“I’ve made some bad decisions personally, and in relationships. Those mistakes have affected my confidence in my judgment. It’s been difficult for me even to trust Hailey. We’ve been working through stuff. And it’s great, right?”
Hailey (of a past betrayal)
“Negative things happened that we still need to talk about and work through.”
Justin“Fighting is good. Doesn’t the Bible talk about righteous anger? We don’t want to lose each other. We don’t want to say the wrong thing, and so we’ve been struggling with not expressing our emotions, which has been driving me absolutely crazy because I just need to express myself, and it’s been really difficult to get her to say what she feels.”
Hailey (in reference to the Belieber backlash about their marriage)
“I prayed to feel peace about the decision [to marry], and that’s where I landed. I love him very much. I have loved him for a long time.”
Justin (on being homebodies)
“She’s trying to be this grown-up. I think we can be married and still have fun and enjoy our adolescence. That’s something we’re talking about.”
I realize that I’ve plucked out the most negative parts of the interview, so if you’d like to read it in full and judge for yourself, head on over to Vogue Magazine. But be aware that I generously only pulled the actual quotes, because the interviewers observations and asides are even worse.
If you have any experience in the entertainment industry, then you know how deeply difficult it is for an artist to share the spotlight. While some are generous and humble, others are not and even if that spotlight is occupied by an absolute legend — it’s no matter. Such was the case for Katy Perry, who simply could not pare back her performance during 10-minute all-star tribute to Dolly Parton at The Grammy’s.
Instead of highlighting Dolly alongside the Kacey Musgraves (who I’m told has a stellar reputation for kindness), she railroaded Musgraves with pitchy trills and cartoonish facial expressions — everything Dolly Parton IS NOT. I laughed when Perry held out her hands to introduce one of greatest singer/songwriters of all time, as if this was somehow a generous move.
It’s absolutely unclear why Katy Perry was chosen in the first place. Unlike the other artists, including Dolly’s Goddaughter Miley Cyrus (who had a killer night), she has zero connection to country music. She previously sang with Dolly at the 2016 ACMs, but that performance had far more deference to the superstar and was seemingly before the American Idol judge began to believe her own hype. To be fair, it’s possible Perry just had a bad night. But there’s a difference between being pitchy and a show off.
Before closing this post, I’d like to take a moment of silence to think about the greatness that is Dolly Parton. Even her newest material, most recently from the Netflix original film, Dumplin’, is incredible. And if that’s not enough, she is never, under any circumstances, above a good shout out. Watch the performance by clicking HERE, and notice how she always takes the time to introduce her band and her fellow singers.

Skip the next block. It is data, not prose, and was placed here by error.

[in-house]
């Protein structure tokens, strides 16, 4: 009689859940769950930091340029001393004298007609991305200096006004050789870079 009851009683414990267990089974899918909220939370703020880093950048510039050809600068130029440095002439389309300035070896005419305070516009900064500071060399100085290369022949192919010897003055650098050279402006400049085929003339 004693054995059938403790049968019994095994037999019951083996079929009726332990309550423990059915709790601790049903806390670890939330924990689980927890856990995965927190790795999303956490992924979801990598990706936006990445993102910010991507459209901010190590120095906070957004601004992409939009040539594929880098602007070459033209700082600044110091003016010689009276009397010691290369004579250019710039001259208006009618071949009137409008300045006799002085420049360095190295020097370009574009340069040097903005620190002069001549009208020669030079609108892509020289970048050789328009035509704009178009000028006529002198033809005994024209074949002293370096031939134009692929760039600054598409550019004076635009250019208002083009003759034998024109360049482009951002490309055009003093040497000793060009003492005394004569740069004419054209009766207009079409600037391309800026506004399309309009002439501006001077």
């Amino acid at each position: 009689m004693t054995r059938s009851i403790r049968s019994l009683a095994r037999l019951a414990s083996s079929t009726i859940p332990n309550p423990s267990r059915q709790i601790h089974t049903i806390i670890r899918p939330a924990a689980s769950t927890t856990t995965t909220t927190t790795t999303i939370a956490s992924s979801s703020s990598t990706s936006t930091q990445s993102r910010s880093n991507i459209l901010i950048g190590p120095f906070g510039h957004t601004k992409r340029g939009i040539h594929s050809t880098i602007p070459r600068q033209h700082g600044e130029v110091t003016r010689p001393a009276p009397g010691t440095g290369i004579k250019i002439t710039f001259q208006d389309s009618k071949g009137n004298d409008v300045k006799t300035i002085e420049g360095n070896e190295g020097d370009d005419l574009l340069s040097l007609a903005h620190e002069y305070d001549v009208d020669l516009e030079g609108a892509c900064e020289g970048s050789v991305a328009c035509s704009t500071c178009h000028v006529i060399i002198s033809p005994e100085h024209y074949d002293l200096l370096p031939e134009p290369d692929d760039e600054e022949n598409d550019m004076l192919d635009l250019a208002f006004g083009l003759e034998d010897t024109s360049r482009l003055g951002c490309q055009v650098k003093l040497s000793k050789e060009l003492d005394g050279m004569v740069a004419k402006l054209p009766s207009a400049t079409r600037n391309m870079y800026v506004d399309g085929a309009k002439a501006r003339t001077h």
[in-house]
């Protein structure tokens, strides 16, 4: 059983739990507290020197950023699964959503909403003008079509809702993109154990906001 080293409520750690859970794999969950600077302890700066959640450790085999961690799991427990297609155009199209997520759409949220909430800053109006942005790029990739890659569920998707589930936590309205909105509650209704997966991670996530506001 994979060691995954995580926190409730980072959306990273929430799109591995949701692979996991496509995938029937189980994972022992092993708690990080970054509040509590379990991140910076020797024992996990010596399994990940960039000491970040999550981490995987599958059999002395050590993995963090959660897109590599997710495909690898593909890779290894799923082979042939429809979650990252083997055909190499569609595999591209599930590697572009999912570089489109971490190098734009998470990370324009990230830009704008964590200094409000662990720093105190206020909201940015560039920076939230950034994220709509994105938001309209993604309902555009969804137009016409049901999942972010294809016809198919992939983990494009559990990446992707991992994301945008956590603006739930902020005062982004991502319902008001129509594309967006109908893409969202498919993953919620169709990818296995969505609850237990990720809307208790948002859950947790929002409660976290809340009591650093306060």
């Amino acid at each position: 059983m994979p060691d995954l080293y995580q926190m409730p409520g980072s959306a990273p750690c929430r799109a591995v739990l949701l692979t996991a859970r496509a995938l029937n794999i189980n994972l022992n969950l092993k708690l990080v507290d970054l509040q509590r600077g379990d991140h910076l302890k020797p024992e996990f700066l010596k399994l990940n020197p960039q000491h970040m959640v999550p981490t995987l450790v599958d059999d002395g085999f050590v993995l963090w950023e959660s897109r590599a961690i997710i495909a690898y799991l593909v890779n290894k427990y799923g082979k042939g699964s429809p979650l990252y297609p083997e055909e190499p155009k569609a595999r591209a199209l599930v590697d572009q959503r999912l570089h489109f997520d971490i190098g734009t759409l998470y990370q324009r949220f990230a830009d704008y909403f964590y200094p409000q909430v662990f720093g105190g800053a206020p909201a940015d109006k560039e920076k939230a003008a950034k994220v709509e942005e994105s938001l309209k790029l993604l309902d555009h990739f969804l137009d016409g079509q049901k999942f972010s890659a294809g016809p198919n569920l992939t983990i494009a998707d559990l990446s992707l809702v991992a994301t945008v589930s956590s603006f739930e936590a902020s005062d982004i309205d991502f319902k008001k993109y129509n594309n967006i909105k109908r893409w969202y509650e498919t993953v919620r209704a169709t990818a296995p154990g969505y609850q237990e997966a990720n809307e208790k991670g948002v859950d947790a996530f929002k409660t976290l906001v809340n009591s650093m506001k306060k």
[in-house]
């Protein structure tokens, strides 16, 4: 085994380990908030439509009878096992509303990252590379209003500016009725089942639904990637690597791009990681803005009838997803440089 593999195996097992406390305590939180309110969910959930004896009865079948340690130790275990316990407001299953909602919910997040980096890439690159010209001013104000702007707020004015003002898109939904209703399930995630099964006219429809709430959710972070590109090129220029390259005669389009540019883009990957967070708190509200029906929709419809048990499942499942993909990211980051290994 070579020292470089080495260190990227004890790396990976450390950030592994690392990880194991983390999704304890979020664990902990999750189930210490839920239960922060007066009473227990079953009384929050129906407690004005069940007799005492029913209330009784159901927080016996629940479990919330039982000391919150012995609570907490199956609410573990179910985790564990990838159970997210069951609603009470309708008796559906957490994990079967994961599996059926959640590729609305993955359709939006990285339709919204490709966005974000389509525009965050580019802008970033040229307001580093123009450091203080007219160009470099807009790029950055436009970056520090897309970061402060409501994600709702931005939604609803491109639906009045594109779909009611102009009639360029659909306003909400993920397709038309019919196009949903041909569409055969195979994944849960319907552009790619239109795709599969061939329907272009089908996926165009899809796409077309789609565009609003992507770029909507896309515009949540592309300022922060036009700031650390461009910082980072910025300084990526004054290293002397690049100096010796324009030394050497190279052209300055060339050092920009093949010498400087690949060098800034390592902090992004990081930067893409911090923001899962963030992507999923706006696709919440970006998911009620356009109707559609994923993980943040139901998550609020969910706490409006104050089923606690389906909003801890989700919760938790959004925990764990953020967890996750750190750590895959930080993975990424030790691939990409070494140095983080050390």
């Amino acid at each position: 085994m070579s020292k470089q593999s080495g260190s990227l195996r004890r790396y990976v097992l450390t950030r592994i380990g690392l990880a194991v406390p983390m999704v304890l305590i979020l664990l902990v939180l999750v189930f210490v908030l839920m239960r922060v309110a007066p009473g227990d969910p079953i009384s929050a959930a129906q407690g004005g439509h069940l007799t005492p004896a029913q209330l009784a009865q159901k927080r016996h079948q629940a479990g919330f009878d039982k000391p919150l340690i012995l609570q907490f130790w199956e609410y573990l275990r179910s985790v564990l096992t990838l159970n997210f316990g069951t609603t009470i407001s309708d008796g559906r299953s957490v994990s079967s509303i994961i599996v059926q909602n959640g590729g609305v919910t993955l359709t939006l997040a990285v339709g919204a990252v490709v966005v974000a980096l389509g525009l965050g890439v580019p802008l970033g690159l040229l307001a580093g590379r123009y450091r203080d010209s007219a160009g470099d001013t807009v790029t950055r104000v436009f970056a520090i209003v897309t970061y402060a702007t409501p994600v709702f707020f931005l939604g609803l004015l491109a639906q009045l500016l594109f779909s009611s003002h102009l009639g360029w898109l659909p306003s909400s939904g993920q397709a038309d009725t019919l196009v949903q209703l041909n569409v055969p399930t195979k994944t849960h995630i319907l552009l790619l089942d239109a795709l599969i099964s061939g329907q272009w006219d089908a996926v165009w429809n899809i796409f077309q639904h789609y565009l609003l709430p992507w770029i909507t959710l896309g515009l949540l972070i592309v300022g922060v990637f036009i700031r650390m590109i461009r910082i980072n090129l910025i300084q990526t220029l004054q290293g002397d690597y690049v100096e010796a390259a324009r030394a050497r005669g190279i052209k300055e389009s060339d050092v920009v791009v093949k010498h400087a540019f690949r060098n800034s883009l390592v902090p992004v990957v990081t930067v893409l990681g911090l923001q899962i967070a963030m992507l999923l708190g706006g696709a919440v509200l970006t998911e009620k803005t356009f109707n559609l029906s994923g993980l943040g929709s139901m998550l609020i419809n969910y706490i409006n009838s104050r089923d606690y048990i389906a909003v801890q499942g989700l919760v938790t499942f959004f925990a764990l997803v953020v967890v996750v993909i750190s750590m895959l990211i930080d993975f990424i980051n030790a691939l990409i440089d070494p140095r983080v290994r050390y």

Jennifer Lopez’s presence alone just about guarantees a solid, show-stopping performance at any show, but that doesn’t make it an appropriate choice, especially when Motown is involved. She’s received hefty criticism as the choice performer for the Grammys’ Motown tribute, in which she sang “My Girl,” alongside Smokey Robinson, “Papa Was a Rollin’ Stone” with Alicia Keys, “Another Star” with Ne-Yo, “Please Mr. Postman”, and “Money (That’s What I Want).”
Berry Gordy, who founded Motown Records in 1959 sat in the audience and according to Lopez, was “thrilled” with her involvement. During his tenure, Gordy signed some serious titans, including The Supremes, Marvin Gaye, the Temptations, the Four Tops, Gladys Knight & the Pips, the Commodores, the Velvelettes, Martha and the Vandellas, Stevie Wonder and the Jackson 5. The twitter-sphere has rightfully suggested that Gladys Knight or Stevie Wonder would have been a far more suitable choice. Lopez furthered that, “Any type of music can inspire any type of artist. You can’t tell people what to love. You can’t tell people what they can and can’t do, what they should sing or not sing. You gotta do what’s in your heart.” Smokey Robinson also came to her defense, saying, “Anyone who is upset is stupid.”
First, I resent being called stupid for making an extremely obvious-yet-important point. To quote one twitter user, “No doubt Latinos would be upset if they had a black soul singer doing a tribute to Latin music.” Additionally, while Motown lives in everyone’s heart, I find it distasteful to forgo using a black artist, especially during Black History Month. Have we learned NOTHING? Remember Emma Stone’s recent “I’m Sorry” exclamation about playing an Asian-American role in ‘Aloha?” Or how about Scarlett Johansson whitewashing ‘Ghost in a Shell?’ To say it’s simply about the art, is to demean the contribution of African American artists who represent the history of Motown. It’s whitewashing, and it’s extremely important to point out — NOT stupid. Finally, if you’re going to do a Motown tribute — at the very least — change up your standard “JLO.” I love a good leotard, and she can certainly rock it, but nothing about her performance suggested Motown. Nothing except the songs itself.